1) Do new, exciting, slightly risky things together
Visit a foreign city, walk a challenging mountain trail, go white water rafting, swim after dark, buy last minute tickets to a sports event or theatre show…. Any new activity, but particularly risky or dangerous ones, prompts spontaneous attraction by stimulating adrenaline (closely related to dopamine and norepinephrine).
“Adrenaline makes the heart grow fonder,” says psychologist Art Aron.
Several studies show couples who do exciting things together feel more satisfaction in their relationship. But it appears sharing an exciting activity can also stimulate romantic love.
In a typical study, 28 dating and married couples were asked to fill our various questionnaires, then do an activity together, them fill out more questionnaires. One activity was exciting, the other dull.
Questionnaire responses showed those who did the exciting activity experienced increased feelings of relationship satisfaction, and more intense feelings of romantic love.
Danger Heightens Response
We’ve probably all known friends who have found a new love during an extreme experience – being brought together in seemingly random circumstances through unusual or tragic circumstances.
The “love matches” birthed during New Orleans’ Hurricane Katrina are the perfect example of circumstances where responses are heightened by the brain chemicals of adrenaline and dopamine produced in response to the danger.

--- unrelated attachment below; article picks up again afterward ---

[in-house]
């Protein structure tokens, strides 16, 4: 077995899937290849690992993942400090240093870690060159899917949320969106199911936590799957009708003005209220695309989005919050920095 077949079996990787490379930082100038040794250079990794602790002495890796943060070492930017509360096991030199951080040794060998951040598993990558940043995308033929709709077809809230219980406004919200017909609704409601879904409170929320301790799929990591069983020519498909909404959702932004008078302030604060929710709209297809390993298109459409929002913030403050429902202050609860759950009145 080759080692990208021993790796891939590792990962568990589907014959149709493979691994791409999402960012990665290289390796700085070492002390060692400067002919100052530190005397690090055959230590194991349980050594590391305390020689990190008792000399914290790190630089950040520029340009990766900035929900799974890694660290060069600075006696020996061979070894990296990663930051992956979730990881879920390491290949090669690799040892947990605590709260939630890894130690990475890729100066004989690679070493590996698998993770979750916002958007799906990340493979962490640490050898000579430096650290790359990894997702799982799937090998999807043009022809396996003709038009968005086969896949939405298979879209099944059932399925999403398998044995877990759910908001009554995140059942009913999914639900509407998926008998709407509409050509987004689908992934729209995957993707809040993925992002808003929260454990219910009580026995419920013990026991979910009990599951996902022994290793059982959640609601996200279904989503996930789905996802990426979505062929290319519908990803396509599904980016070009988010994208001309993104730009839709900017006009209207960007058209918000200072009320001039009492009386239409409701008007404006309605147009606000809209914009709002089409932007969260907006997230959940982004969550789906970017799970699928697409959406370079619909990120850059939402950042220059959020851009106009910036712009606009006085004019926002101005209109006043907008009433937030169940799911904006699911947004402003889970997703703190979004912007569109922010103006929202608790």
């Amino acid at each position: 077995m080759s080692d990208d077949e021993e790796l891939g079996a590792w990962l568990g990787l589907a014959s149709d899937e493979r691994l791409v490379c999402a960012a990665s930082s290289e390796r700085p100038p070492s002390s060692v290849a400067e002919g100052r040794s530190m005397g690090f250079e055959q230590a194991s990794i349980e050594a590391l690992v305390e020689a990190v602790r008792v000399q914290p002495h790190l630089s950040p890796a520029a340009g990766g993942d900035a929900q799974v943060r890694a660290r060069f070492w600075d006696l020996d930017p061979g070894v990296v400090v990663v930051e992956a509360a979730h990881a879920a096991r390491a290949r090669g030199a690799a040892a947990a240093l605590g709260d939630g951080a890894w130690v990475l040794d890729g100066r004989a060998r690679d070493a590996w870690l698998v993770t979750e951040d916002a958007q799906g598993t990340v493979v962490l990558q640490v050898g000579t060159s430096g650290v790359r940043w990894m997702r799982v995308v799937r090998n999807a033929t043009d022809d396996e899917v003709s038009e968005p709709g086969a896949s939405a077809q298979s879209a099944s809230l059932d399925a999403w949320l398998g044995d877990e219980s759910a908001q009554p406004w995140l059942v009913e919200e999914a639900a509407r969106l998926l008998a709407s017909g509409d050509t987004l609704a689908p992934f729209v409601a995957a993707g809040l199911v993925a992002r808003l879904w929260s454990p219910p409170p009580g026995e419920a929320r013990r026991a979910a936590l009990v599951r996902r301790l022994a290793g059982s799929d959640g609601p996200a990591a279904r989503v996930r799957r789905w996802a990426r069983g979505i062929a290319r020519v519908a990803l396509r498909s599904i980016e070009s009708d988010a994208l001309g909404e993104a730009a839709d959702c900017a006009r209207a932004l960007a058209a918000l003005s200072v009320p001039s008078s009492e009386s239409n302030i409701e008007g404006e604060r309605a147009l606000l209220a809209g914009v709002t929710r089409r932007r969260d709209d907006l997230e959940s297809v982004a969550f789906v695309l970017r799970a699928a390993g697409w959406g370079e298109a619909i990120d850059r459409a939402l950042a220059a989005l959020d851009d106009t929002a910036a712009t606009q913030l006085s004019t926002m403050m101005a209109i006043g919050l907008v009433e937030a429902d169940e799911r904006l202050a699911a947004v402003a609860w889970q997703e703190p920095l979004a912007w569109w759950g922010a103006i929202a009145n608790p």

The so-called “creaky bridge” experiment – which involved getting men to walk across either a steady, broad low bridge or a flimsy high suspension one above boulders and rapids – confirmed the idea that sharing exciting experiences can enhance feelings of attraction.
The two walking bridges span the Capilano Canyon in North Vancouver; In the middle of each bridge stood the same beautiful young woman (part of the research team) who asked each passing man to fill out a questionnaire. After each man completed the survey, she casually told him that if he had any further questions about the study he should call her at home. She gave each her telephone number. No one knew the woman was part of the experiment.
Nine out of thirty-two men who walked the narrow, wobbly high bridge were attracted enough to call the woman at home, while only two of those who met her on the low safe bridge contacted her.
Psychologists Donald Dutton and Art Aron concluded that the novelty of the situation – being on a high scary bridge – elevated levels of dopamine, the hormone of pleasurable attraction/addiction.
Boost Sexual Health
Many of the hormones involved in sex and love – including dopamine, serotonin and testosterone – are susceptible to stress or aging. They can be boosted by eating the right foods – including cottage cheese, chicken, dark chocolate, yoghurt, eggs, and oats, or by herbal and nutritional supplements like Herbal Ignite.